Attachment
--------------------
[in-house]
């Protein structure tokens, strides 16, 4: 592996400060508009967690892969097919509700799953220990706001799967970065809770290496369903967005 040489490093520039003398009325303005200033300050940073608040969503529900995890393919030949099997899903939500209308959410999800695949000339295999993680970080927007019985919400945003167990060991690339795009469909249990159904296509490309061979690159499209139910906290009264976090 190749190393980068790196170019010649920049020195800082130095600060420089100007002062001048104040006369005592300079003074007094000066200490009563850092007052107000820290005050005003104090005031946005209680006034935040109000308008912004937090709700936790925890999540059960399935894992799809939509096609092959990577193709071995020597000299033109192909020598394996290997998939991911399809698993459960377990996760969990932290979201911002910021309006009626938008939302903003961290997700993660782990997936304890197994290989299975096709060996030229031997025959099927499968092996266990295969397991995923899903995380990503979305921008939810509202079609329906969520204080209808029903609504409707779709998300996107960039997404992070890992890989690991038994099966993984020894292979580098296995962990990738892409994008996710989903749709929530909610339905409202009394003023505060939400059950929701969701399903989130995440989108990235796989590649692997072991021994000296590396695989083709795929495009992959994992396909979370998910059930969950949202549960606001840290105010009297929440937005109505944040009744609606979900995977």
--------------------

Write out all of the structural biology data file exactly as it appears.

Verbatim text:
[in-house]
């Protein structure tokens, strides 16, 4: 592996400060508009967690892969097919509700799953220990706001799967970065809770290496369903967005 040489490093520039003398009325303005200033300050940073608040969503529900995890393919030949099997899903939500209308959410999800695949000339295999993680970080927007019985919400945003167990060991690339795009469909249990159904296509490309061979690159499209139910906290009264976090 190749190393980068790196170019010649920049020195800082130095600060420089100007002062001048104040006369005592300079003074007094000066200490009563850092007052107000820290005050005003104090005031946005209680006034935040109000308008912004937090709700936790925890999540059960399935894992799809939509096609092959990577193709071995020597000299033109192909020598394996290997998939991911399809698993459960377990996760969990932290979201911002910021309006009626938008939302903003961290997700993660782990997936304890197994290989299975096709060996030229031997025959099927499968092996266990295969397991995923899903995380990503979305921008939810509202079609329906969520204080209808029903609504409707779709998300996107960039997404992070890992890989690991038994099966993984020894292979580098296995962990990738892409994008996710989903749709929530909610339905409202009394003023505060939400059950929701969701399903989130995440989108990235796989590649692997072991021994000296590396695989083709795929495009992959994992396909979370998910059930969950949202549960606001840290105010009297929440937005109505944040009744609606979900995977």